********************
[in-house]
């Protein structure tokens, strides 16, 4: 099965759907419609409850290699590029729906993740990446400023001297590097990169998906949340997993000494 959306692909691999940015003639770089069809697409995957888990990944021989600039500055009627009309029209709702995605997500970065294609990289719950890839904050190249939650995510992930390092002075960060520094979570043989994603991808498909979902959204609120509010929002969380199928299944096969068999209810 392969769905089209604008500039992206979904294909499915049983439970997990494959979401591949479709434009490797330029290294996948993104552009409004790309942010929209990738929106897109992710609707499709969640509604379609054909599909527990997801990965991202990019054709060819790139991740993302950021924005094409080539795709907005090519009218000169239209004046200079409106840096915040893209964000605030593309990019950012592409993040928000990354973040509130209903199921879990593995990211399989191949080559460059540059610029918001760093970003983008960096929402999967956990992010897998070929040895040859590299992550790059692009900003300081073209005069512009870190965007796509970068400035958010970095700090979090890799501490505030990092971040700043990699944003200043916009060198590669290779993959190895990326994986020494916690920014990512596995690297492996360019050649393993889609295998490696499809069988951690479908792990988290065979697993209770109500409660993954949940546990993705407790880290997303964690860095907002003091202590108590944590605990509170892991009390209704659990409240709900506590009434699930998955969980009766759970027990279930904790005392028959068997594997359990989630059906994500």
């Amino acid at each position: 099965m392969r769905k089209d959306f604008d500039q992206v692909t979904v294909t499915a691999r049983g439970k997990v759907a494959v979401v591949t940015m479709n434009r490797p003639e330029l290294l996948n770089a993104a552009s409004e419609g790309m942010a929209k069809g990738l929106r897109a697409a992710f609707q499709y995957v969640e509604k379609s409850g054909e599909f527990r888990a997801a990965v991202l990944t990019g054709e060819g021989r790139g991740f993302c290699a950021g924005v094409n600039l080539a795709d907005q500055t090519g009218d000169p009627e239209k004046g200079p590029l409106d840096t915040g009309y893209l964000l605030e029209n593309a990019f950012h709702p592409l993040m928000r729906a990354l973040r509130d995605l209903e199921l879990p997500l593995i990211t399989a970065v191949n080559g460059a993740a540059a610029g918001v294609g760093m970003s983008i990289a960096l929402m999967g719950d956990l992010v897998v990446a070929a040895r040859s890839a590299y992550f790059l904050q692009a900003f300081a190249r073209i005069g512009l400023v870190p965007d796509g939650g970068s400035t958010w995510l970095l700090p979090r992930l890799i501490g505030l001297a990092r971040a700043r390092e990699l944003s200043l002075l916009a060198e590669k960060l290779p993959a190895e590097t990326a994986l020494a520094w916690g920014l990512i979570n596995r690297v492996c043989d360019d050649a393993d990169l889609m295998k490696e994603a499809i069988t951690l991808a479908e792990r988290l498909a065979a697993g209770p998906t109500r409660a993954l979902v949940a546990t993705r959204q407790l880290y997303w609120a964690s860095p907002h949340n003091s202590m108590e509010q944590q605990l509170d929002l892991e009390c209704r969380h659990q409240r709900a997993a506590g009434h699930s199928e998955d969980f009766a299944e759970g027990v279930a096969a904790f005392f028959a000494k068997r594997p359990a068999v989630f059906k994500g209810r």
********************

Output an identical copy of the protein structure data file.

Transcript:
[in-house]
């Protein structure tokens, strides 16, 4: 099965759907419609409850290699590029729906993740990446400023001297590097990169998906949340997993000494 959306692909691999940015003639770089069809697409995957888990990944021989600039500055009627009309029209709702995605997500970065294609990289719950890839904050190249939650995510992930390092002075960060520094979570043989994603991808498909979902959204609120509010929002969380199928299944096969068999209810 392969769905089209604008500039992206979904294909499915049983439970997990494959979401591949479709434009490797330029290294996948993104552009409004790309942010929209990738929106897109992710609707499709969640509604379609054909599909527990997801990965991202990019054709060819790139991740993302950021924005094409080539795709907005090519009218000169239209004046200079409106840096915040893209964000605030593309990019950012592409993040928000990354973040509130209903199921879990593995990211399989191949080559460059540059610029918001760093970003983008960096929402999967956990992010897998070929040895040859590299992550790059692009900003300081073209005069512009870190965007796509970068400035958010970095700090979090890799501490505030990092971040700043990699944003200043916009060198590669290779993959190895990326994986020494916690920014990512596995690297492996360019050649393993889609295998490696499809069988951690479908792990988290065979697993209770109500409660993954949940546990993705407790880290997303964690860095907002003091202590108590944590605990509170892991009390209704659990409240709900506590009434699930998955969980009766759970027990279930904790005392028959068997594997359990989630059906994500």
């Amino acid at each position: 099965m392969r769905k089209d959306f604008d500039q992206v692909t979904v294909t499915a691999r049983g439970k997990v759907a494959v979401v591949t940015m479709n434009r490797p003639e330029l290294l996948n770089a993104a552009s409004e419609g790309m942010a929209k069809g990738l929106r897109a697409a992710f609707q499709y995957v969640e509604k379609s409850g054909e599909f527990r888990a997801a990965v991202l990944t990019g054709e060819g021989r790139g991740f993302c290699a950021g924005v094409n600039l080539a795709d907005q500055t090519g009218d000169p009627e239209k004046g200079p590029l409106d840096t915040g009309y893209l964000l605030e029209n593309a990019f950012h709702p592409l993040m928000r729906a990354l973040r509130d995605l209903e199921l879990p997500l593995i990211t399989a970065v191949n080559g460059a993740a540059a610029g918001v294609g760093m970003s983008i990289a960096l929402m999967g719950d956990l992010v897998v990446a070929a040895r040859s890839a590299y992550f790059l904050q692009a900003f300081a190249r073209i005069g512009l400023v870190p965007d796509g939650g970068s400035t958010w995510l970095l700090p979090r992930l890799i501490g505030l001297a990092r971040a700043r390092e990699l944003s200043l002075l916009a060198e590669k960060l290779p993959a190895e590097t990326a994986l020494a520094w916690g920014l990512i979570n596995r690297v492996c043989d360019d050649a393993d990169l889609m295998k490696e994603a499809i069988t951690l991808a479908e792990r988290l498909a065979a697993g209770p998906t109500r409660a993954l979902v949940a546990t993705r959204q407790l880290y997303w609120a964690s860095p907002h949340n003091s202590m108590e509010q944590q605990l509170d929002l892991e009390c209704r969380h659990q409240r709900a997993a506590g009434h699930s199928e998955d969980f009766a299944e759970g027990v279930a096969a904790f005392f028959a000494k068997r594997p359990a068999v989630f059906k994500g209810r």